The topic of motivation in the fire service is not as easy to address as some might think. Some people will never have to be motivated, as they are self-motivated and hard charging. Some people will only need to be motivated on occasion as they go through the normal ups and downs of their career. Then there is that small select group that will constantly need a fire lit under them.
Those that are self-motivated are generally the easiest to work with. These are the people that want to be on the busiest Truck Company for example. This applies especially to firefighters involved in Special Operations. Why would someone want to be assigned to the Hazardous Materials Team or a Technical Rescue Team when they will not only have the responsibilities of a regular firefighter, but the additional responsibilities pertaining to their specialty as well? In many cases, involvement with a Special Operations Team doesn't necessarily mean additional compensation. Why then would someone subject themselves to all of the additional training? The answer is because they want to and their own personal motivation takes care of itself.
Motivation and leadership go hand in hand, especially where those individuals who are not 100% self-motivated are concerned. There is a saying that idle hands are the devil's workshop. This can be applied to the fire service as well. If the Company Officer handles all of the routine duties and delegates no responsibilities, the rest of the company will have nothing to do, except waiting for the next call to come in. This may be fine with a busy company, but it will not work on a slow company. For this reason, you must motivate your troops by showing confidence in them by delegating responsibilities.
This can be accomplished in several ways. Let the troops alternate between Acting Company Officer and Acting Driver when there is a vacancy on the front of the truck. Assign someone to take care of the logbook or the run reports for a shift. Annual and semi-annual projects also need to be taken care of. Assign a firefighter to take care of the Building Inspections, Hydrant Inspections, Hose Tests or Ladder Inspections. Not only are the troops motivated by your confidence in them, but you are also preparing them for more responsibilities later on and promotions later in their career.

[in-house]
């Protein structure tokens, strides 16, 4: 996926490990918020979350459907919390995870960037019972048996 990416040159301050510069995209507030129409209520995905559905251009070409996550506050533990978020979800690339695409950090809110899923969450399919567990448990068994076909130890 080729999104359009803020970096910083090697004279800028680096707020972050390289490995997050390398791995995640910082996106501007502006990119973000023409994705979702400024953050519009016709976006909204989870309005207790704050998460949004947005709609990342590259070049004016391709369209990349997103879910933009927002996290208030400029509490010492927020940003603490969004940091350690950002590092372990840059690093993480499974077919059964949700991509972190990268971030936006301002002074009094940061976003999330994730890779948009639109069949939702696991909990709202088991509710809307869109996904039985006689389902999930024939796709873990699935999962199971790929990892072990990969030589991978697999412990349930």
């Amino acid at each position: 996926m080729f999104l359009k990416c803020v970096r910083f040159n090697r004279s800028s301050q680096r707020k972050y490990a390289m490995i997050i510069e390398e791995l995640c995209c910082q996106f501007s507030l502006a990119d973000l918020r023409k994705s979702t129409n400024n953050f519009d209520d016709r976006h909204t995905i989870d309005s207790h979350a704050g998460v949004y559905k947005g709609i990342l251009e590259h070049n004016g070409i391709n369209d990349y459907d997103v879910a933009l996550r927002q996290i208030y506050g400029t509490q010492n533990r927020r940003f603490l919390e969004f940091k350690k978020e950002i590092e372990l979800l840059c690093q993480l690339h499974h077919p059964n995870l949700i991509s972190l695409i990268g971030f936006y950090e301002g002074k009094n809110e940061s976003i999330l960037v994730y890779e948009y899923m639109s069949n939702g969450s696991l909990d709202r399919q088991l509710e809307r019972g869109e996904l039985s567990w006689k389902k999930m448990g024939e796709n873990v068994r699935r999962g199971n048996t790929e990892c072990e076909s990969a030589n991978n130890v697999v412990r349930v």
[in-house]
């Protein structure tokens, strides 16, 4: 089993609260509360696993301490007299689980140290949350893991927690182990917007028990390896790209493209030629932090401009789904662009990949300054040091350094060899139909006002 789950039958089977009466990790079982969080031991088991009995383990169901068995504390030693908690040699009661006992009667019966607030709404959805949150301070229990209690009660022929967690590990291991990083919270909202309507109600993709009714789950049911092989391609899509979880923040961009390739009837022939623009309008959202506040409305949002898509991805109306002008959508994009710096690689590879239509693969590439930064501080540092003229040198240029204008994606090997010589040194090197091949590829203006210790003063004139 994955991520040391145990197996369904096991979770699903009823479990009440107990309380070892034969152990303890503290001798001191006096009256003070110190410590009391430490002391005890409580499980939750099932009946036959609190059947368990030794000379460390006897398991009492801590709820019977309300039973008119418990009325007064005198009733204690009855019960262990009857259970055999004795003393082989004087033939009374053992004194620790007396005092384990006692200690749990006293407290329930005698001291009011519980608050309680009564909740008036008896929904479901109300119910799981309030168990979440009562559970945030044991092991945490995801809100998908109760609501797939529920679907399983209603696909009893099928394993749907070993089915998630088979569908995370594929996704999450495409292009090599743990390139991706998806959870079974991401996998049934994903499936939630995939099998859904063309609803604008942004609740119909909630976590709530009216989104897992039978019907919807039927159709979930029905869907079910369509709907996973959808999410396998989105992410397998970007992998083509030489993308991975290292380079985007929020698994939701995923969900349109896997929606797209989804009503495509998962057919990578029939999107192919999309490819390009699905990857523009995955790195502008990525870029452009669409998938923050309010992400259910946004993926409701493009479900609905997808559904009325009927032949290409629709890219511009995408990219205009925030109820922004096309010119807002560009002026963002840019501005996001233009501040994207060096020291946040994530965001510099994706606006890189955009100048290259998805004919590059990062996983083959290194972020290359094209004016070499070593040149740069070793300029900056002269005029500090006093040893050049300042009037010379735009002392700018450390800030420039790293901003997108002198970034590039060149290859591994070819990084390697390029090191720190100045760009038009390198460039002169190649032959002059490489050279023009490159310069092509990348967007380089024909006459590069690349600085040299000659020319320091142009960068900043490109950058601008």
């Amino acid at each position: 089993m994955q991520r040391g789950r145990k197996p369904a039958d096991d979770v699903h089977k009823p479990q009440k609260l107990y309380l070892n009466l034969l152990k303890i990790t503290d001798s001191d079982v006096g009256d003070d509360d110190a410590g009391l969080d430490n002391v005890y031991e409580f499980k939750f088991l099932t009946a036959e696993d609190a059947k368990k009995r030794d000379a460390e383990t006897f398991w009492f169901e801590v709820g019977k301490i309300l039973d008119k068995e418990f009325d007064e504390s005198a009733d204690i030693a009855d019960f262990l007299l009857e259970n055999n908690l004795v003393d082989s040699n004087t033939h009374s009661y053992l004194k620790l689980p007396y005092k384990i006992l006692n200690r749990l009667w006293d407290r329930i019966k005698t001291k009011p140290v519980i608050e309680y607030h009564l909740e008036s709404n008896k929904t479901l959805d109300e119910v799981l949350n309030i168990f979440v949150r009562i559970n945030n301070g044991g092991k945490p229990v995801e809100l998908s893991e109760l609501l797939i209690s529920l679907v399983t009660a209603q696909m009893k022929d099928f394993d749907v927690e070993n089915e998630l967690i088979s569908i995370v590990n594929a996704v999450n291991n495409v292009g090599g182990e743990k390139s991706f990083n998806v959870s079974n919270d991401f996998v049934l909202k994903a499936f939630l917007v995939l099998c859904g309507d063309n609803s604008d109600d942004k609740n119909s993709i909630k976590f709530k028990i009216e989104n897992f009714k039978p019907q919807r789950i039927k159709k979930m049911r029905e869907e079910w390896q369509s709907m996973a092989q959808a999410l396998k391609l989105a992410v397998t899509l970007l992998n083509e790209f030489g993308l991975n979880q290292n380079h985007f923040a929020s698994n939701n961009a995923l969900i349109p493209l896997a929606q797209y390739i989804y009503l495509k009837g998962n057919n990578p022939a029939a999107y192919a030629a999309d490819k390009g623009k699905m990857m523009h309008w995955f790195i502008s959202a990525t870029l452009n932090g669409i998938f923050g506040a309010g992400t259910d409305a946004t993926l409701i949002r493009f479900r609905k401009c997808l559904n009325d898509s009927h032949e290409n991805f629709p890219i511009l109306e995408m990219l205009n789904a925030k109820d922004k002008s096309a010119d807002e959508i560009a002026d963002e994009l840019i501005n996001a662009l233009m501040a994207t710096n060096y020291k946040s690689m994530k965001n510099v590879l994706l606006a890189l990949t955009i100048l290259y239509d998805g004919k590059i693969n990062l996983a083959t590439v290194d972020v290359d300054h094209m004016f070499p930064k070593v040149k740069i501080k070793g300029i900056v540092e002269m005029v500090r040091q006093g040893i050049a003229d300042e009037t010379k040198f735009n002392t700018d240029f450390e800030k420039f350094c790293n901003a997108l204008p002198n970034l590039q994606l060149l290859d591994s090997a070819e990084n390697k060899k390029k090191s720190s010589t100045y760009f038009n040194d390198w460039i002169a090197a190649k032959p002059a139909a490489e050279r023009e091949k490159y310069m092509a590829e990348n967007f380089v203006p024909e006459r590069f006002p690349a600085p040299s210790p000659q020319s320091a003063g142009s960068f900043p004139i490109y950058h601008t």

Another way to motivate the troops is recognition for a job well done. Will your crew consistently go the extra mile for you if you don't recognize them? Or worse yet, when you take the credit for something they did? Absolutely not. A simple "thank you" or "I appreciate that" will suffice at times. For those members that consistently go above and beyond the call of the job description, more recognition is needed. Nominate them for your Department's Employee of the Year or Firefighter of the Year Award. Nominate them for a similar award from a local community group or civic association. If they're not selected the first time, don't be deterred. Keep nominating them until they get the recognition they deserve and more importantly, the recognition you feel they deserve. Show your troops your nomination so they can see what you really think of them as a person and a firefighter in addition to their performance. The honor of being named a Firefighter or Employee of the Year will go a long way towards maintaining a high level of motivation.
Money talks. Don't take the easy way out and just check "Standard" when evaluation time rolls around. Be truthful and accurate. Don't just check boxes. Fill in the blanks with appropriate comments. Try to get your troops 5% or 7% instead of the usual 2% (or whatever numbers are appropriate in your jurisdiction) if you feel they deserve it. Extra money for a job well done can be a tremendous motivator. Show your troops their evaluation like you would an award nomination so they can see your comments. Comments like these are what can keep people motivated for another year and maybe get them to raise the bar a notch or two.